Management of quality in the MIS
Success of any organization depends on the quality of information which is very crucial resource. Further future of an organization depends on using and disseminating the information wisely according to their objectives. To run any organisation successfully, when your information is of good quality and when this information is placed in right context in right time according to their needs then it gives the way to find out the about opportunities and problems well in advance.
Good quality information: Quality is a value that would differ according to the users and uses of the information.
According to Wang and Strong, following are the dimensions or elements of Information Quality:
- Intrinsic:Accuracy, Objectivity, Believability, Reputation
- Contextual: Relevancy, Value-Added, Timeliness, Completeness, Amount of information
- Representational: Interpretability, Format, Coherence, Compatibility
- Accessibility:Accessibility, Access security
Various authors propose various lists of metrics for assessing the quality of information. Let us produce a list of the most essential characteristic features for information quality:
- Reliability:It should be verifiable and dependable.
- Timely: It must be timely set and it must reach the users well in current time, so that important decisions can be made in time.
- Relevant: It should be current and valid information which is relevant and it should reduce uncertainties.
- Accurate: It should be free of errors and mistakes, true, and not deceptive.
- Sufficient:It should be adequate in quantity, so that decisions can be made based on the quantity.
- Unambiguous: It should be expressed in clear terms and conditions. In other words, in should be comprehensive.
- Complete: It should meet all the needs in the current context.
- Unbiased: It should be impartial, free from any bias. In other words, it should have integrity.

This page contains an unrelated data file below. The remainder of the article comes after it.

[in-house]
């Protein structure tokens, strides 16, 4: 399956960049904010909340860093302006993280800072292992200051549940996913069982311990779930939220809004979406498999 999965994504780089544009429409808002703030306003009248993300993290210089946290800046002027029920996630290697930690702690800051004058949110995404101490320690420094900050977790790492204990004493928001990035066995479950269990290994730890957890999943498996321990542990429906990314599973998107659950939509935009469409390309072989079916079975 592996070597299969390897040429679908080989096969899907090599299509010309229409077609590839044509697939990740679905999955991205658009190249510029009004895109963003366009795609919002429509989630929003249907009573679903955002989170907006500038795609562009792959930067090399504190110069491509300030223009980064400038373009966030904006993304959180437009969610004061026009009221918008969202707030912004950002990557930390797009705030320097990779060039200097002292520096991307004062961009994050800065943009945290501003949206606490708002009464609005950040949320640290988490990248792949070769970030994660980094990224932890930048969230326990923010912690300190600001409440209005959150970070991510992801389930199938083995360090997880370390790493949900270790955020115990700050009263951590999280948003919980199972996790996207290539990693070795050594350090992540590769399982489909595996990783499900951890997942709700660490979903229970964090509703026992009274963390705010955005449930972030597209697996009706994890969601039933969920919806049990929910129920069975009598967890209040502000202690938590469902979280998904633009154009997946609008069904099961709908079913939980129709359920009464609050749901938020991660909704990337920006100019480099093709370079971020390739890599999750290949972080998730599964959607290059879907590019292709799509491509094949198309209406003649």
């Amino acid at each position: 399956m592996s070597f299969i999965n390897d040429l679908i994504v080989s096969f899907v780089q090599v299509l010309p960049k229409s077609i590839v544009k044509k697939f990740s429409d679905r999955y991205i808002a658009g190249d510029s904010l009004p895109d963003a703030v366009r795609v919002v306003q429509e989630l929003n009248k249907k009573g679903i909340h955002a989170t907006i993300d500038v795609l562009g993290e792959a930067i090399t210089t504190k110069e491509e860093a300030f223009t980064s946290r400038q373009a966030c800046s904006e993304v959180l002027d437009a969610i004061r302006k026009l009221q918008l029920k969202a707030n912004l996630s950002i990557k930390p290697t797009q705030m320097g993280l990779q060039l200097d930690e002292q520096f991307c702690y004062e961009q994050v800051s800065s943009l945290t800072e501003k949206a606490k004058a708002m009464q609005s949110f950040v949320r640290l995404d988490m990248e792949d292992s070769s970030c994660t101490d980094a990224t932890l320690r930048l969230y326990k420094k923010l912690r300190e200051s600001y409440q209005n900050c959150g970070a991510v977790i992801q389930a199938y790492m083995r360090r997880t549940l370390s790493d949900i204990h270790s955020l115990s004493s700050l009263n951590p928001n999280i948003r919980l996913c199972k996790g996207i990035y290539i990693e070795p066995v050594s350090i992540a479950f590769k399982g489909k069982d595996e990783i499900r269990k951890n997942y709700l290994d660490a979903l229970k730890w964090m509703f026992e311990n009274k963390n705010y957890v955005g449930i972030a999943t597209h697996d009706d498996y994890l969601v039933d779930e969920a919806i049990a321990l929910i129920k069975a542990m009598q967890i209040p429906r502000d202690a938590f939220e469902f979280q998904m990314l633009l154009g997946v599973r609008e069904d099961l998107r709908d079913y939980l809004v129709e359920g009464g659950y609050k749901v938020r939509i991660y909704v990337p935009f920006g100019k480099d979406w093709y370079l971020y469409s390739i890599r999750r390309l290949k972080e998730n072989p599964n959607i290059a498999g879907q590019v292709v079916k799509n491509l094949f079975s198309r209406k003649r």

- Comparable: It should be of uniform collection, analysis, content, and format.
- Reproducible: To achieve better results it is used by documented methods on the same data which is reproducible.
Information is a corporate resource, as important as the capital, labor, know-how, etc. and is being used for decision making. Its quality, therefore, is required to be very high. Low quality information would adversely affect the organizational performance as it affects decision making. The quality of information is the result of the quality of the input data, processing design, system design, system procedure which generate such a data, and the management of the data processing function. Quality, unlike any other product, is not an absolute concept. Its level is determined with reference to the context and its use, and the user. Perfect quality just as perfect information is non-achievable and has cost benefit implications.
However, it is possible to measure the quality of information on certain parameters. All these parameters need not have a very high value in terms of the unit of measure. Some parameters may have lesser importance in the total value on account of their relevance in the information and its use.
The quality of the parameters is assured if the following steps are taken:
- All the input is processed and controlled.
- All updating and corrections are completed before the data processing begins.
- Inputs (transactions, documents, fields and records) are subjected to validity checks.
- The access to the data files is protected and secured through an authorization scheme.
- Intermediate processing checks are introduced to ensure that the complete data is processed right through, I.e., run to run controls.
- Due attention is given to the proper file selection in terms of data, periods and so on.
- Back-up of the data and files are taken to safeguard corruption or loss of data.
- The system audit is conducted from time to time to ensure that the computer system specification is not violated.
- The system modifications are approved by following a set procedure which begins with authorization of a change to its implementation followed by an audit.
- Systems are developed with a standard specification of design and development.
- Computer system processing is controlled through programme control, process control and access control.